So Docker Hub does this nice thing for you: If you put up a git repository with a Dockerfile, Docker Hub will auto-build a Docker Image for you every time you commit. This is great, no longer do you have to sit through 10 minute
docker push waiting periods.
However, there is a fatal flaw. It cannot handle GitHub repositories with private git submodules (I’ll post on my rational for using this inconvenience later). First, I’ll explain why it cannot handle it:
Docker Hub uses a deploy key to pull the initial (probably private) repository from GitHub. This is done with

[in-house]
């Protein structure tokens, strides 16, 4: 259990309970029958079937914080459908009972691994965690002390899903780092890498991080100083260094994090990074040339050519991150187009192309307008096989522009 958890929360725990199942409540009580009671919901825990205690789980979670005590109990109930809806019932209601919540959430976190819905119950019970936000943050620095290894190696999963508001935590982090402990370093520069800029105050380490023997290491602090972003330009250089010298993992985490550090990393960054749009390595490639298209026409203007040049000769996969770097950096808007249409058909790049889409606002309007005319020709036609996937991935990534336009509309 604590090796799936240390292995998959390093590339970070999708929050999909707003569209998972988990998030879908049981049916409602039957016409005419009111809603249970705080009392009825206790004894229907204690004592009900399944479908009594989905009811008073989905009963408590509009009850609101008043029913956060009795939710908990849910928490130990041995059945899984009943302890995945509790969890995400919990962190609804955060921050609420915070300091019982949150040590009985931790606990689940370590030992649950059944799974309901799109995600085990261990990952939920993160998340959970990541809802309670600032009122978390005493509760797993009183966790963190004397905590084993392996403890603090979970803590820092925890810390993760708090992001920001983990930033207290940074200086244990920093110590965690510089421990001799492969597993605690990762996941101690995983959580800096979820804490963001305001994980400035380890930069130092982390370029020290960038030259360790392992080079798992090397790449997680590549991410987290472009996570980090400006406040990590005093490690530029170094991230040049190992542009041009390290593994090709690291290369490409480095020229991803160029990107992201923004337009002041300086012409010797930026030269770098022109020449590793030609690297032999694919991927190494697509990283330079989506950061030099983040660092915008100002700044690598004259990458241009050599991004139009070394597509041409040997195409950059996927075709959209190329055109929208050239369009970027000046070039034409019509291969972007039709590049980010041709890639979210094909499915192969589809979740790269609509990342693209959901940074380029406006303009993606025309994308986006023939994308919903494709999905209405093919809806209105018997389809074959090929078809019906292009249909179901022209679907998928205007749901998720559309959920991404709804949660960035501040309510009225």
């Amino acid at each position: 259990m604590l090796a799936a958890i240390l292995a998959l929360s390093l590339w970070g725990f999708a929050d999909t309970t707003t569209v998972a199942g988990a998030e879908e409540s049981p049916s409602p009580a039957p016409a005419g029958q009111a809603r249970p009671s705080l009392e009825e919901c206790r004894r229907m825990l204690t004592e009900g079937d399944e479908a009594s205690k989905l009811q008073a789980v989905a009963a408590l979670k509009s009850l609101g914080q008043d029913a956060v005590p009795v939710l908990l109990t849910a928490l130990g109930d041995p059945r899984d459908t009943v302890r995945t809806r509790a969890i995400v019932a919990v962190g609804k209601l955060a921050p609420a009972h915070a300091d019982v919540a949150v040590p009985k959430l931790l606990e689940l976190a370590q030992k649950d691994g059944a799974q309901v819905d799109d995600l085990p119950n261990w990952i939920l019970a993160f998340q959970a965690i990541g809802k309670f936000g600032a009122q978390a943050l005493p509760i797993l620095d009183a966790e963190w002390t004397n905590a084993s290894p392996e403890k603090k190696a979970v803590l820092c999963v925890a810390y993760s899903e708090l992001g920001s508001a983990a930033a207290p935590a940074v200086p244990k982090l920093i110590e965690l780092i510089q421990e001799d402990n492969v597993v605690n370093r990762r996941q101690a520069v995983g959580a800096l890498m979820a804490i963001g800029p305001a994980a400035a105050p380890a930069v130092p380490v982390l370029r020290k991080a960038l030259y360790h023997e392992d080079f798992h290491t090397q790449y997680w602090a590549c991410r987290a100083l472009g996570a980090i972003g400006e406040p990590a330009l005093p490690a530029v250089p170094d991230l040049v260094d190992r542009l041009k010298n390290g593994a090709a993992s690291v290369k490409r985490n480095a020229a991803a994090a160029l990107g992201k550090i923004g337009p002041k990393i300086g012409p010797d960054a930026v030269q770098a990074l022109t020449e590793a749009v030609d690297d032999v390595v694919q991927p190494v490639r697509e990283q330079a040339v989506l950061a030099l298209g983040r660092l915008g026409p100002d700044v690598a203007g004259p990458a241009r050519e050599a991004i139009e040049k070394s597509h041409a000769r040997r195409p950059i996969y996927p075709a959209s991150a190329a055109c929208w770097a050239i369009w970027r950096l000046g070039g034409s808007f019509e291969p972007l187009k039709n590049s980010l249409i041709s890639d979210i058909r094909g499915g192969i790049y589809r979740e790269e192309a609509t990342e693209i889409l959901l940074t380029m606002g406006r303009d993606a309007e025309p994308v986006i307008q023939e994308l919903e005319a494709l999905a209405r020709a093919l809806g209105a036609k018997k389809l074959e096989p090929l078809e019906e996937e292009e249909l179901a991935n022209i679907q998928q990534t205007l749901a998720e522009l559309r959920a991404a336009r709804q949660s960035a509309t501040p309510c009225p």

git clone --recursive, which will also initialize and update submodules. During this clone, git will try to pull the private submodule (also on GitHub), which will fail because the ssh key being used is not valid for the second repository.
Docker Hub suggests that you just add the deploy key it used for the first repository to the second repositories Deploy Keys page manually. This is not possible as it returns this nice message from GitHub:
Key is already in use.
So I solved this delimma by creating docker-autobuilder. Its a very simple openresty app that uses some lua to parse GitHub webhooks and run a docker build and push. Simply stick an ssh key with appropriate GitHub permissions and login to docker to autobuild to your hearts desire. And better yet, it runs in docker itself!